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Our culture is obsessed with happiness.  From a purely individual perspective, happiness seems to be the obvious and ultimate goal. Quite often, the second highest goal is avoiding pain or sadness. Pursue happiness, avoid pain: seems like common sense, right? Too bad it’s a really poor prescription for actual living.
In fact, if you asked me to describe the shortest path to a truly unhappy life, I would tell you simply to avoid pain or discomfort at all costs.  That’s it. That’s your one-step, one sentence plan for the unhappy life.
There is a psychological term for this one step plan – experiential avoidance.  This refers to any attempts to avoid aspects of our thoughts, sensations, emotions, or experiences that are unpleasant or painful.  This isn’t uncommon.  In fact I would be surprised to meet anyone who has not avoided uncomfortable parts of their experience.  Yet the more avoidance we choose, the worse off we typically are.
By way of illustration, here are some examples from my own life. The realities of graduate school sometimes leave me feeling exhausted, frustrated and overwhelmed.  I have (frequently) been known to avoid those feelings by watching highlights on ESPN. Highlights are enjoyable, but once I stop the situation is no better and I add guilt to my list of negative feelings.

Sometimes parenting my children leaves me sad or disappointed when it means I cannot pursue activities I prefer for myself.  Rather than be honest about those feelings, I have a tendency to take out my phone and start checking messages, Facebook, or the latest statistics on gas prices in Idaho.  Not only am I not doing what I want, but I am also not present to my kids.  Usually this results in more conflict between them, less following of my directions, and higher frustration all around.  We all lose out.

Avoiding causes psychological distress

Take this kind of avoidance a bit farther, make it an inflexible habit, and you have a common component of many mental illnesses, particularly anxiety disorders.  Someone with a social phobia may find the uncertainty and risk of meeting new people to be quite uncomfortable.  However, the more that they avoid social interaction, the more feared it becomes.  As life is contorted to avoid feared interactions, more and more experiences become associated with fear and pain, then life must be further shrunk to avoid those feelings.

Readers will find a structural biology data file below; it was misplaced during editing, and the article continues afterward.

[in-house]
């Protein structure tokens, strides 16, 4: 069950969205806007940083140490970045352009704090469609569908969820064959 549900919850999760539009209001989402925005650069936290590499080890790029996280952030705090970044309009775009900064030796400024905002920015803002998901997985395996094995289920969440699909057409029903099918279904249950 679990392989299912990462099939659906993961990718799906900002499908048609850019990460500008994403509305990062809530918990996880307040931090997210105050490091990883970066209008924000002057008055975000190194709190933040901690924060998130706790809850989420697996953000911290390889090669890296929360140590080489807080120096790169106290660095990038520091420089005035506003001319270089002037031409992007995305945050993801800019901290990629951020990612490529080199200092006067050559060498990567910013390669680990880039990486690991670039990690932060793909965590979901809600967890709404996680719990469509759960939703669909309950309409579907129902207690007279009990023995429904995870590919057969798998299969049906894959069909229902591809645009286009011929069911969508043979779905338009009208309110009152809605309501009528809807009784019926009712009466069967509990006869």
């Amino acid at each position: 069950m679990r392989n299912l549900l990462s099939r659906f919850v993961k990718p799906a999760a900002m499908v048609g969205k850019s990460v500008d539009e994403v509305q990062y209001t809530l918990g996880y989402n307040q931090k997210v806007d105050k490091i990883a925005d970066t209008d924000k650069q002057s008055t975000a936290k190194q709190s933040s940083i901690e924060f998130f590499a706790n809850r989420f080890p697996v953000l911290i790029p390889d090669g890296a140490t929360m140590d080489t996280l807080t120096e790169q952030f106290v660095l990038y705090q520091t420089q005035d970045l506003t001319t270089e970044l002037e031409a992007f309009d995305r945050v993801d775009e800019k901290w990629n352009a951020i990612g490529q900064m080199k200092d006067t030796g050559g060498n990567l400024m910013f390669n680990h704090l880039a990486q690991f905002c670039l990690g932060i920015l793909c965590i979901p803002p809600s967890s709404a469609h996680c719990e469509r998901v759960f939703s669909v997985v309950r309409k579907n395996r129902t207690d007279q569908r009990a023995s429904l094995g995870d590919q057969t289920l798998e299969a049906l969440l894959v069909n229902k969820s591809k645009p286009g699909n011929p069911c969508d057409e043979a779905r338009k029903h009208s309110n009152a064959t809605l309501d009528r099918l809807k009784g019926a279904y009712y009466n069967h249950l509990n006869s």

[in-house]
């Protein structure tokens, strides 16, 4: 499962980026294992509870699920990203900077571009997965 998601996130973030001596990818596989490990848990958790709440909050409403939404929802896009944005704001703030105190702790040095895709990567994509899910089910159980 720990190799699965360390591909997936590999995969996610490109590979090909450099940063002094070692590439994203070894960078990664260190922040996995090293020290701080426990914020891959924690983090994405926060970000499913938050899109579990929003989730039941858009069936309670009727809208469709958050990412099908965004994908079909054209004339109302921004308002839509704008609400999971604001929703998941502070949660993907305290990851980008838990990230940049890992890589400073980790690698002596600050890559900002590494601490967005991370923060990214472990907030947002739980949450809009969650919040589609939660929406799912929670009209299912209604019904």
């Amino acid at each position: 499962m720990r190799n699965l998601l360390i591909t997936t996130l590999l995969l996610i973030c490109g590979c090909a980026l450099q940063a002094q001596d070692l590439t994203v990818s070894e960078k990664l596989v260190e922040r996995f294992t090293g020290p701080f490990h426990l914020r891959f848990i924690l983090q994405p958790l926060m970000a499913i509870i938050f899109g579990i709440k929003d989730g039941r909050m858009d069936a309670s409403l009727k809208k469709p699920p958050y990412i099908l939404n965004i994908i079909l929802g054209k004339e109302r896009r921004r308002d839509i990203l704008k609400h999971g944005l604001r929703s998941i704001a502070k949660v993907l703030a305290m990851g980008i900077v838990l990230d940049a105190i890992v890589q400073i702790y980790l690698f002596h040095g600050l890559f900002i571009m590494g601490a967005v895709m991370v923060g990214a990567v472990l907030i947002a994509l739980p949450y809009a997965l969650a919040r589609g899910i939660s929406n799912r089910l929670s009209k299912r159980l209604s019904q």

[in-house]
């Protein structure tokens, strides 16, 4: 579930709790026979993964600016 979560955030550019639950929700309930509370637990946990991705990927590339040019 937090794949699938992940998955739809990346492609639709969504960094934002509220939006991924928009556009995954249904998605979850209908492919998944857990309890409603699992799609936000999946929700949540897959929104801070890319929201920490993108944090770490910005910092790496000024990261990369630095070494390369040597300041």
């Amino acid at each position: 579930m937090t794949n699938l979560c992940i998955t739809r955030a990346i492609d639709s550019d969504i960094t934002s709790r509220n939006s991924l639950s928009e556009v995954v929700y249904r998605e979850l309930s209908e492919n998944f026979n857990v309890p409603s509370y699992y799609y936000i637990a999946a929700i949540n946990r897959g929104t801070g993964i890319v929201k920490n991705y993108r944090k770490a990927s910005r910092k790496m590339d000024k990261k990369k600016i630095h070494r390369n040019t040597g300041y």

Similarly, avoidance plays a large role in individuals with Post-Traumatic Stress Disorder (PTSD). Most people encounter a traumatic stressor at some point in life, but not all of those are diagnosed with PTSD.  For some people, they get stuck when they continuously try to avoid things they associate with their traumatic stressor.  This might mean controlling painful thoughts, avoiding certain places or people, finding ways of suppressing particular emotions.  It can also look like trying to control life in order to avoid the feeling of being out of control that they had during the trauma. The problem is that as long as the feared thoughts, situations, and feelings are avoided, one cannot learn that there is nothing to fear in them.
The research on this is plentiful, so here is an example study for you, from  Chad Shenk at Penn State:
“Shenk and his research team found that adolescent girls who experienced maltreatment in the past year and were willing to talk about their painful experiences and their thoughts and emotions, were less likely to have PTSD symptoms one year later.  Those who tried to avoid painful thoughts and emotions were significantly more likely to exhibit PTSD symptoms down the road.”
At the far extreme, suicide could be conceptualized as experiential avoidance taken to the extreme.  Life is experienced as intensely painful, and the individual chooses the most intense form of avoidance available: avoiding ALL experience.
This may be extreme, but it is not as rare as you might think: According to  a large nationwide survey , 4.6% of people in the U.S. have attempted suicide and 13.5% have considered it.
For all of us, the more emphasis we place on avoiding what we do not like, the more often we will find it. And when you are consistently confronted by something you are unwilling to experience, the more of your life you must spend avoiding it. Yes, avoidance is a sure road to misery.

And the Catholics said “Amen”

This should make sense from a Catholic worldview.  After all, we live in a fallen world that is not supposed to be all roses.  The value of sacrifice is part of our birthright.  Our most powerful religious symbol is the cross, an instrument of intense suffering.  We join ourselves to Christ on the cross, and we also rise with Him.  This is the rhythm of the Catholic life: passion, death, resurrection.  “For as we share abundantly in Christ’s sufferings, so through Christ we share abundantly in comfort too.” – 2 Cor 1:5